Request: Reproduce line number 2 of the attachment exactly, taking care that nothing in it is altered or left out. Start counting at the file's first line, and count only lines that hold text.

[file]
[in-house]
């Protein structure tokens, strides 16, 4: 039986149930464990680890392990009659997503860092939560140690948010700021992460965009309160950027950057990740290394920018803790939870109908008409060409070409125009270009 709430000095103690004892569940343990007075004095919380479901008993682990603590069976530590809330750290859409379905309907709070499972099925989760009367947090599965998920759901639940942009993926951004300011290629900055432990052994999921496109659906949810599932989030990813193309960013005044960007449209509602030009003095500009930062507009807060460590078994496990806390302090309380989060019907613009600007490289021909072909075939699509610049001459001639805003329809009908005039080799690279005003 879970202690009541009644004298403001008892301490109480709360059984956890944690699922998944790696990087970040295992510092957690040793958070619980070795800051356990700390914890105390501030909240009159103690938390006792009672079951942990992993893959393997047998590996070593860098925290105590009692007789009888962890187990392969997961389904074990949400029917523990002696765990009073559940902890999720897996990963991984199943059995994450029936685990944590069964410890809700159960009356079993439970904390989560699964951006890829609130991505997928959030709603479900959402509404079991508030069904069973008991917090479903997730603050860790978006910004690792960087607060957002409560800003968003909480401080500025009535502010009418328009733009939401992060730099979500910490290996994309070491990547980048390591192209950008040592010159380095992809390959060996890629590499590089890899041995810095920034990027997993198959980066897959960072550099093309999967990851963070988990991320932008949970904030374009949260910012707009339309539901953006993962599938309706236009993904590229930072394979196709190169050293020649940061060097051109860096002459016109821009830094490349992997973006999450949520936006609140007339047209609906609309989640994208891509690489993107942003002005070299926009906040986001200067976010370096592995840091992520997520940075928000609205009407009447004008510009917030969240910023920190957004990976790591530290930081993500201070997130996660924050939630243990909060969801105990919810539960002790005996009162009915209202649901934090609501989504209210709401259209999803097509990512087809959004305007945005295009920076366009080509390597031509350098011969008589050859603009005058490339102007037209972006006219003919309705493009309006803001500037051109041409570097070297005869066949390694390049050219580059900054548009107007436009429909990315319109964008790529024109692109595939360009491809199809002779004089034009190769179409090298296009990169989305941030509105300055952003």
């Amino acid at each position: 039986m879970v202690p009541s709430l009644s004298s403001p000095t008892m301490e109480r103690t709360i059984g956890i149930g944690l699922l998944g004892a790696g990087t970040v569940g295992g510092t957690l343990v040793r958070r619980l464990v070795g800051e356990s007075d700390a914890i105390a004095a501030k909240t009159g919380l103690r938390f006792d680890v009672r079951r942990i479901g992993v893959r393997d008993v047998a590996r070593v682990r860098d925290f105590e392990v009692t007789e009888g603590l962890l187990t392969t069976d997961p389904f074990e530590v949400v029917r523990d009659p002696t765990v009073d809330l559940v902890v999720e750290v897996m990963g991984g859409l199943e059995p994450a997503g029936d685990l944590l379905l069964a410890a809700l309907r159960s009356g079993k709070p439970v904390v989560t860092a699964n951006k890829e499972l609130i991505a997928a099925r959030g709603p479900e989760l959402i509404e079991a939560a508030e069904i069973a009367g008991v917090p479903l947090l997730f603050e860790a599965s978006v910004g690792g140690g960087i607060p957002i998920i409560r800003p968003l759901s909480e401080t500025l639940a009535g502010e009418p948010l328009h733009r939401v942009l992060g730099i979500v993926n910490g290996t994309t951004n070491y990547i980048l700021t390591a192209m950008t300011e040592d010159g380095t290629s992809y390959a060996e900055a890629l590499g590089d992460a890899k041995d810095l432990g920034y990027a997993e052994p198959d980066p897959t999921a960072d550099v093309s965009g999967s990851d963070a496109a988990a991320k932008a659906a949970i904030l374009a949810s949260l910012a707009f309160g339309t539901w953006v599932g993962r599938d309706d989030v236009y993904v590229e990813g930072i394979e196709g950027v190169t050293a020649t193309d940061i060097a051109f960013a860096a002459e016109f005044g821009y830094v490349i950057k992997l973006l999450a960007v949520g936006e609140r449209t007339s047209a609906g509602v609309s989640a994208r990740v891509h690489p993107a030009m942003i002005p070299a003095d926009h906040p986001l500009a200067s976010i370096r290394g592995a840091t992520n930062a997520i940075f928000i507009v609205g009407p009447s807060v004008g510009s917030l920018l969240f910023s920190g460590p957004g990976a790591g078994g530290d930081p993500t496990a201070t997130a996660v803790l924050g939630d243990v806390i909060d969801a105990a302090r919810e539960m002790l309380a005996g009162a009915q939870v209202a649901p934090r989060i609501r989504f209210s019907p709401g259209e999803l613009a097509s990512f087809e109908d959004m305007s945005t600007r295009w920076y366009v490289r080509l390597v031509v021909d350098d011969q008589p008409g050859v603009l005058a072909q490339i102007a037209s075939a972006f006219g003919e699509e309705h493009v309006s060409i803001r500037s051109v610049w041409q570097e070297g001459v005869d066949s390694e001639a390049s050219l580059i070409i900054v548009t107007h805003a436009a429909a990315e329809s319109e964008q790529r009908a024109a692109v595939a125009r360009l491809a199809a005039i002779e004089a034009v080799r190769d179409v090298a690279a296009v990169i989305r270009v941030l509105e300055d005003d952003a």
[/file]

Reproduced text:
């Protein structure tokens, strides 16, 4: 039986149930464990680890392990009659997503860092939560140690948010700021992460965009309160950027950057990740290394920018803790939870109908008409060409070409125009270009 709430000095103690004892569940343990007075004095919380479901008993682990603590069976530590809330750290859409379905309907709070499972099925989760009367947090599965998920759901639940942009993926951004300011290629900055432990052994999921496109659906949810599932989030990813193309960013005044960007449209509602030009003095500009930062507009807060460590078994496990806390302090309380989060019907613009600007490289021909072909075939699509610049001459001639805003329809009908005039080799690279005003 879970202690009541009644004298403001008892301490109480709360059984956890944690699922998944790696990087970040295992510092957690040793958070619980070795800051356990700390914890105390501030909240009159103690938390006792009672079951942990992993893959393997047998590996070593860098925290105590009692007789009888962890187990392969997961389904074990949400029917523990002696765990009073559940902890999720897996990963991984199943059995994450029936685990944590069964410890809700159960009356079993439970904390989560699964951006890829609130991505997928959030709603479900959402509404079991508030069904069973008991917090479903997730603050860790978006910004690792960087607060957002409560800003968003909480401080500025009535502010009418328009733009939401992060730099979500910490290996994309070491990547980048390591192209950008040592010159380095992809390959060996890629590499590089890899041995810095920034990027997993198959980066897959960072550099093309999967990851963070988990991320932008949970904030374009949260910012707009339309539901953006993962599938309706236009993904590229930072394979196709190169050293020649940061060097051109860096002459016109821009830094490349992997973006999450949520936006609140007339047209609906609309989640994208891509690489993107942003002005070299926009906040986001200067976010370096592995840091992520997520940075928000609205009407009447004008510009917030969240910023920190957004990976790591530290930081993500201070997130996660924050939630243990909060969801105990919810539960002790005996009162009915209202649901934090609501989504209210709401259209999803097509990512087809959004305007945005295009920076366009080509390597031509350098011969008589050859603009005058490339102007037209972006006219003919309705493009309006803001500037051109041409570097070297005869066949390694390049050219580059900054548009107007436009429909990315319109964008790529024109692109595939360009491809199809002779004089034009190769179409090298296009990169989305941030509105300055952003």